StreamHR™: generate high resolution chemical images
Fast, high resolution mapping
With StreamHR, you can rapidly image your samples at the highest possible spatial resolution. Only the inherent diffraction limit of the light restricts the resolution, not the instrument.
Chemical images with the ultimate detail
If your samples have very small features you will need the best possible spatial resolution to reveal them. StreamHR carefully scans the laser spot using the small step size (down to 50 nm) capability of Renishaw's High Speed Encoded Stage (HSES). This produces chemical images with the highest possible detail.
An efficient technique
StreamHR moves the sample through the laser spot in small, user-definable steps. For the highest resolution images, use a high magnification (high numerical aperture) objective lens.
StreamHR maps efficiently because sample movement, data collection, and data readout occur simultaneously, rather than in discrete sequential steps. This gives you the images you need in the shortest possible time.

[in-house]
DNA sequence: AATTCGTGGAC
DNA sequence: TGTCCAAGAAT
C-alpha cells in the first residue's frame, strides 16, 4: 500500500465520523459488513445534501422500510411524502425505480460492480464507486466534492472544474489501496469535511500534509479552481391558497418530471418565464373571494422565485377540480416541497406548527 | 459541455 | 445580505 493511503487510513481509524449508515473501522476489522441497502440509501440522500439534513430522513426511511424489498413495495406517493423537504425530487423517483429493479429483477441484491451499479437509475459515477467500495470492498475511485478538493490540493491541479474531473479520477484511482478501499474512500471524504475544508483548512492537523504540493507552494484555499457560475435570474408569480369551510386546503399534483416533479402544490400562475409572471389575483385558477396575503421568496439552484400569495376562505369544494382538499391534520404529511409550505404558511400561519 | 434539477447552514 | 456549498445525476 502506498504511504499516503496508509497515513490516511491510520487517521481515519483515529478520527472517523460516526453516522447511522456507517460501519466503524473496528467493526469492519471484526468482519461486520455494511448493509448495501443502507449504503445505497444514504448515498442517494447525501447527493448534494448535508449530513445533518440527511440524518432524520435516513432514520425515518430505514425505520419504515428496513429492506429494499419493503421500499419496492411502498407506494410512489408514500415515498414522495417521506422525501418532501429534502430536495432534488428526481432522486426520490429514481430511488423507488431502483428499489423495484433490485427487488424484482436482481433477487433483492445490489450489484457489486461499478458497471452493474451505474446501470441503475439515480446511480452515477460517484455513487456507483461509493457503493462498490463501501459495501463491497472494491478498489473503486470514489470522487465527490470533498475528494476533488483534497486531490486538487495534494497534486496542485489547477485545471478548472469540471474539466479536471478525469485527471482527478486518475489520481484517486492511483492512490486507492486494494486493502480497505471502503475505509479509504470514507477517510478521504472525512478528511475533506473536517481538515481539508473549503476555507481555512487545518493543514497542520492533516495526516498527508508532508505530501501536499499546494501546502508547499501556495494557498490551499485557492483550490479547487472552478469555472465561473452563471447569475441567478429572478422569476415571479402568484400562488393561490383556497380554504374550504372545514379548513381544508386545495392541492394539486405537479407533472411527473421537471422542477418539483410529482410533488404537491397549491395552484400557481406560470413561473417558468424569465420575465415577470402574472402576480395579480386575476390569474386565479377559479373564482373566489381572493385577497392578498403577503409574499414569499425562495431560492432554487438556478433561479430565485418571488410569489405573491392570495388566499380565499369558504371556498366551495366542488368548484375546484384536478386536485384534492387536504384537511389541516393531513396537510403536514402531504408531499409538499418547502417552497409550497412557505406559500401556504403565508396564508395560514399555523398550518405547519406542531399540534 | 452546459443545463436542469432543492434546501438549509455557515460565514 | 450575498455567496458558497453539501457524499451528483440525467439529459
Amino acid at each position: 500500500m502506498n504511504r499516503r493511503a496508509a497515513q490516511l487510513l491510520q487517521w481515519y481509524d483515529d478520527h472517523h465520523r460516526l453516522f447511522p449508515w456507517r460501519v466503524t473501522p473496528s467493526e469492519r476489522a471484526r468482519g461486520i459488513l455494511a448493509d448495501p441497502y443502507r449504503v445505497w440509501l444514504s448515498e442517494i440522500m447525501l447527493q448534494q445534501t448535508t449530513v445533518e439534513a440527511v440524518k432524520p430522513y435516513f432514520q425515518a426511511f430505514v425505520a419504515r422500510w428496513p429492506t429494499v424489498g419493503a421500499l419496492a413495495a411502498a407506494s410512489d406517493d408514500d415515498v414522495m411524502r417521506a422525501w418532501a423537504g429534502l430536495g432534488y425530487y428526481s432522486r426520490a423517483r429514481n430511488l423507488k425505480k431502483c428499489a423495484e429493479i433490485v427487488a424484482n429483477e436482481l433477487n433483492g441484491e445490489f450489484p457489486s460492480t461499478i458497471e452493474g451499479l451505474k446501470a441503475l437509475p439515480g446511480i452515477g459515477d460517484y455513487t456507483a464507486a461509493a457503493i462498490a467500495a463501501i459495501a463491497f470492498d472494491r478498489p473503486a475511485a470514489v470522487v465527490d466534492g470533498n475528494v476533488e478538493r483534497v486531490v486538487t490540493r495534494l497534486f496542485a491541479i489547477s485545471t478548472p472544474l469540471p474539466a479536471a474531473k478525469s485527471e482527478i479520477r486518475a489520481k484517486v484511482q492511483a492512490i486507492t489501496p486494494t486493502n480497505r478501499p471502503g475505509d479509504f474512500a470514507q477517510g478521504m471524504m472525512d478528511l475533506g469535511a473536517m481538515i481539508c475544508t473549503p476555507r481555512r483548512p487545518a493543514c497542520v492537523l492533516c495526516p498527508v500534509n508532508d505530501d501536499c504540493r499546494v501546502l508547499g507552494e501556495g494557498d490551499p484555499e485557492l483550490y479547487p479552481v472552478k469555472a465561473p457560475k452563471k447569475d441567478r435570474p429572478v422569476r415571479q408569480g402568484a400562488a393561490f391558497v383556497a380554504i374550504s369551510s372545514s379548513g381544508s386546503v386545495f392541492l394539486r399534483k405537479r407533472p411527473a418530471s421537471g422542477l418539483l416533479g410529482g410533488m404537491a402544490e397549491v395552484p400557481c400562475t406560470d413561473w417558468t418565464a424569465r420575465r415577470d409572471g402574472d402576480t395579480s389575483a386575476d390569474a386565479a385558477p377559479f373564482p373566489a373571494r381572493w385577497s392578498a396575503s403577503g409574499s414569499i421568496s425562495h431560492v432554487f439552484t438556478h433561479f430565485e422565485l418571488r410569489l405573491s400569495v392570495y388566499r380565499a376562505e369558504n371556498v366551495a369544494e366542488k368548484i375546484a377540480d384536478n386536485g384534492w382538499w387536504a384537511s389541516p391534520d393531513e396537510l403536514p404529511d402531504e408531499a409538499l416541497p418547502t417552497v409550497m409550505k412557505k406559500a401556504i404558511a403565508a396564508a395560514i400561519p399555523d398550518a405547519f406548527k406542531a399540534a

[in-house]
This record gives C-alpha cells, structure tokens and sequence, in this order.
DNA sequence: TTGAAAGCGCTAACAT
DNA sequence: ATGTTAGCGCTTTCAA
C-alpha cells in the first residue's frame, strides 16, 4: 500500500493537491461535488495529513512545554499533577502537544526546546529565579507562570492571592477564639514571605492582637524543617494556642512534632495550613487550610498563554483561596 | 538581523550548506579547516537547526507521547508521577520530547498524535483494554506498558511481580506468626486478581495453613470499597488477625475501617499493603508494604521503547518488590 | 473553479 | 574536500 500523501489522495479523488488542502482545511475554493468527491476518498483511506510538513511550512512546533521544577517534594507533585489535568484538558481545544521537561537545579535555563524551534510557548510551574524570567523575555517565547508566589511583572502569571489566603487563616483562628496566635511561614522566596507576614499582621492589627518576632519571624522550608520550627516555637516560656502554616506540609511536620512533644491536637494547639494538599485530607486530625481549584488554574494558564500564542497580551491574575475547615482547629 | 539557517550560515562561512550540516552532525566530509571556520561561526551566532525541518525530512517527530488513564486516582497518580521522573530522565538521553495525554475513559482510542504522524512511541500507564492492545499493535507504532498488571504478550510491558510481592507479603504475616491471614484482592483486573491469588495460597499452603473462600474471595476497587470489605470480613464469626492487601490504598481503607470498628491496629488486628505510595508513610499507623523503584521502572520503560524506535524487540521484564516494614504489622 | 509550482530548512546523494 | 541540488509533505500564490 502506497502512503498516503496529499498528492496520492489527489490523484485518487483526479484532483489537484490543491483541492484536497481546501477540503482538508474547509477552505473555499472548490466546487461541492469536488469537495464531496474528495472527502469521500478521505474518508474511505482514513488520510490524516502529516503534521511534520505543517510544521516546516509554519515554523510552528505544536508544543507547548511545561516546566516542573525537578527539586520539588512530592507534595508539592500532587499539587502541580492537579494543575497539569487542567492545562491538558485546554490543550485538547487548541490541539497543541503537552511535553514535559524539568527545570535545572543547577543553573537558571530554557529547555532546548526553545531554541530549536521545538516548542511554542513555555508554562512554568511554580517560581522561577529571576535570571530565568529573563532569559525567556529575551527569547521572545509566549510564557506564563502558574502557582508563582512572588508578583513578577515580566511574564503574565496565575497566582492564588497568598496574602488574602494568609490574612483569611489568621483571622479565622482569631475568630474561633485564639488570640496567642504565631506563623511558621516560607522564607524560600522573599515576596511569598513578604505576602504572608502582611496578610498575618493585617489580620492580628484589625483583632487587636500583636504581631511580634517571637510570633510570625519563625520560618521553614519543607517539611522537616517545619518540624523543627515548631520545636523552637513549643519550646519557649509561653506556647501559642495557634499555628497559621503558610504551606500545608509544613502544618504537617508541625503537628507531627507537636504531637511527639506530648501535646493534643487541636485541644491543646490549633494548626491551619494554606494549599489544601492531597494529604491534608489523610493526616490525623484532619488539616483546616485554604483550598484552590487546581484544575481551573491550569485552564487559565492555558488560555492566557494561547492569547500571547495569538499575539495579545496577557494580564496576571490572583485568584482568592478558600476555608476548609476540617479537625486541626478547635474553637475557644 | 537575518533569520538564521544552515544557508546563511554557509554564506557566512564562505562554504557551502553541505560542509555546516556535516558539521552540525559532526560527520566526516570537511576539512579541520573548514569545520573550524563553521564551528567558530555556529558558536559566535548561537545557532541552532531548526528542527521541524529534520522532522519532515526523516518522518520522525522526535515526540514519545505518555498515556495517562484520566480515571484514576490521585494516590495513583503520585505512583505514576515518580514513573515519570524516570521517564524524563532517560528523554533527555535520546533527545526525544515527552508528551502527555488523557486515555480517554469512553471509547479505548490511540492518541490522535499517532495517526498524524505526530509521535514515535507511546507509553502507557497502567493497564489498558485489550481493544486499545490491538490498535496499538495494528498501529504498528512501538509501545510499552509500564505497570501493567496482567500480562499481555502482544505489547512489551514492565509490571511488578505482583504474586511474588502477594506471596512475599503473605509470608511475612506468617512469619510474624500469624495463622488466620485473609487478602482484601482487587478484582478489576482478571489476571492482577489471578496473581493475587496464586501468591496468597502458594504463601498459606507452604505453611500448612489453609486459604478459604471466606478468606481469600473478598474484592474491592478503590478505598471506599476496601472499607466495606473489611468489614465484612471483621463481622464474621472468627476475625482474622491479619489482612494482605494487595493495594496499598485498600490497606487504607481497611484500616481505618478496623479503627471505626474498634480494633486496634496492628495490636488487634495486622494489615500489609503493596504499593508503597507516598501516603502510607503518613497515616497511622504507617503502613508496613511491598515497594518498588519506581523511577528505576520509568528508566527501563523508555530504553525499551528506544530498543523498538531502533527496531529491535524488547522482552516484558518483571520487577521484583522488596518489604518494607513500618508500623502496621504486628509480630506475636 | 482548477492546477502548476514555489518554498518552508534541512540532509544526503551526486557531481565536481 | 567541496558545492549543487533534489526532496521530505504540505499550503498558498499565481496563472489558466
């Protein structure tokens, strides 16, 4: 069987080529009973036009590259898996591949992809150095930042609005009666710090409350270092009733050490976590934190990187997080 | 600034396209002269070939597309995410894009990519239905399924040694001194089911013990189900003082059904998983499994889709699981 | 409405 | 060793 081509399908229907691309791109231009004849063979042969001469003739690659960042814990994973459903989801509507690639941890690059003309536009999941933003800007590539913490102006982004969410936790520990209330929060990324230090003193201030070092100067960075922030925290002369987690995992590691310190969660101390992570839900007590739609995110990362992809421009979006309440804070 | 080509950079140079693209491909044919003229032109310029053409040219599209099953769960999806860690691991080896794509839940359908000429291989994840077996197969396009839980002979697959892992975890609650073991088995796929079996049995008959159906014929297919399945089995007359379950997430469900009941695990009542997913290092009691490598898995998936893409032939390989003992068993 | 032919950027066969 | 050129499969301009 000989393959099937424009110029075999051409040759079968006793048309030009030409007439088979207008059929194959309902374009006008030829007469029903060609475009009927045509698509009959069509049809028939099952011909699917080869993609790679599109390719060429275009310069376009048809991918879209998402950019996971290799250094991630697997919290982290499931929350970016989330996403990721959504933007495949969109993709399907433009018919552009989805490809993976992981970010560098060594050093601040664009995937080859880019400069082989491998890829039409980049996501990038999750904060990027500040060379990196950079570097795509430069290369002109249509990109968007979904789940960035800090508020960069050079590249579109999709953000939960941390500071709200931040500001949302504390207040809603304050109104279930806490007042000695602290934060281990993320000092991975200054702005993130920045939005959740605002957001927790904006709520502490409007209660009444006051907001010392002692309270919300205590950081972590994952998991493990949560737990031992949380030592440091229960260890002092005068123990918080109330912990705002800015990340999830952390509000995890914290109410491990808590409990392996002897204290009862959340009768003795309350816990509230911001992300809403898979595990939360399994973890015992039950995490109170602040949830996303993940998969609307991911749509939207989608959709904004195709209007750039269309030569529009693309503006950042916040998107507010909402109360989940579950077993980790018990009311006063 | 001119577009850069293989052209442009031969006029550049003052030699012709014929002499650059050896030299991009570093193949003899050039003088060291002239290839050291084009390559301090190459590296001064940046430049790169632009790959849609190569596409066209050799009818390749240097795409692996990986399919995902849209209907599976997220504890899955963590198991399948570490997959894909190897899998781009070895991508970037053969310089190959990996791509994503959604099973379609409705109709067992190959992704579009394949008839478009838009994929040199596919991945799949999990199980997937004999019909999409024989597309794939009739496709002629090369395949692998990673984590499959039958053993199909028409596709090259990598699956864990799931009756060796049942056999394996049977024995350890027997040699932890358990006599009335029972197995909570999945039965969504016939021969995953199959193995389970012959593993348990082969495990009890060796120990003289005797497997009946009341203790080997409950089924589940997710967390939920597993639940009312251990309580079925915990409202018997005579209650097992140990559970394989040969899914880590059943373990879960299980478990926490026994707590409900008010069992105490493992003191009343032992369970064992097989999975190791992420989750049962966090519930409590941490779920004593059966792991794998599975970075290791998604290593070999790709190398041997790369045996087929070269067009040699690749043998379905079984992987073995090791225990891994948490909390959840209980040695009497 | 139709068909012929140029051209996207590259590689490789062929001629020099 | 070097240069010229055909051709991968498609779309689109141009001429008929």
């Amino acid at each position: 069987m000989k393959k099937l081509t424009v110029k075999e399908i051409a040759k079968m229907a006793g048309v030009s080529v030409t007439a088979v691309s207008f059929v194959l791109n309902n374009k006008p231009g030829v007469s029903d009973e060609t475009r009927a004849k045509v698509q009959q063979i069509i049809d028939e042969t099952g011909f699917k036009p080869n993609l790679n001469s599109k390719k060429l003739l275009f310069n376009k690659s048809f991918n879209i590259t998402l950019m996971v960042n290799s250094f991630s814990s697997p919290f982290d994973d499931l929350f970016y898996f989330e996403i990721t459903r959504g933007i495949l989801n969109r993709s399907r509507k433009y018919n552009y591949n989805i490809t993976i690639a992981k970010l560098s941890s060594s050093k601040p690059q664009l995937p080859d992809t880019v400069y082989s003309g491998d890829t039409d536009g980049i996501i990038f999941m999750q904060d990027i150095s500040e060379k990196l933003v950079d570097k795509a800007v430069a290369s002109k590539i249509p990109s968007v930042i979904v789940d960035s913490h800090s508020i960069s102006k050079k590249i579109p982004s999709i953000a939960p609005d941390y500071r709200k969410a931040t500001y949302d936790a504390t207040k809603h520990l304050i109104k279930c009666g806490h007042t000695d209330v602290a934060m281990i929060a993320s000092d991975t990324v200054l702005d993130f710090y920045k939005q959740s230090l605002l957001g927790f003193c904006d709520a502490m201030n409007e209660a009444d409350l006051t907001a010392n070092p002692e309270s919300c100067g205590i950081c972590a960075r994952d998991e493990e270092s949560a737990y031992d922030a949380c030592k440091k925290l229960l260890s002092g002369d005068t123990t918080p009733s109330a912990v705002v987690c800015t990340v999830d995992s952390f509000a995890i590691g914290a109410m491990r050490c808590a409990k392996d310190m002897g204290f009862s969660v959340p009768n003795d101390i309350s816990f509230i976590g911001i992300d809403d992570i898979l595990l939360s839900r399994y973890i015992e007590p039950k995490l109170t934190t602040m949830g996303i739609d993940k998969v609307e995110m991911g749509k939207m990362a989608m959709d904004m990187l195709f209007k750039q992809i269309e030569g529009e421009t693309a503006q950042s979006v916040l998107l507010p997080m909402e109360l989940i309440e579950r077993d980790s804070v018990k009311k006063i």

Even faster Raman images
StreamHR Rapide enables you to collect data at faster than 1000 spectra per second. So you can produce highly detailed Raman images with extreme speed.
See StreamHR Rapide in action
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Many aspects of Renishaw's innovative technology are covered by patents.
Latest StreamHR news
Renishaw is an experienced supplier of integrated Raman-AFM solutions, having offered them for over 16 years. The latest addition to the range of instruments it supports is Bruker's Dimension Icon AFM. This additional pairing demonstrates the extreme flexibility of the Renishaw inVia confocal microscope, and its ability to interface to a wide range of instruments employing many analytical techniques.
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Brochure: StreamHR™ and StreamLine™ imaging technology
This document contains information about Renishaw’s StreamHR™ and StreamLine™ imaging technology. With this feature you can perform high-speed Raman or photoluminescence (PL) imaging to characterise your samples. Both imaging methods save time by scanning the excitation laser over the sample, while continuously streaming spectral data from the CCD detector. This gives you Raman or PL images in the shortest possible time.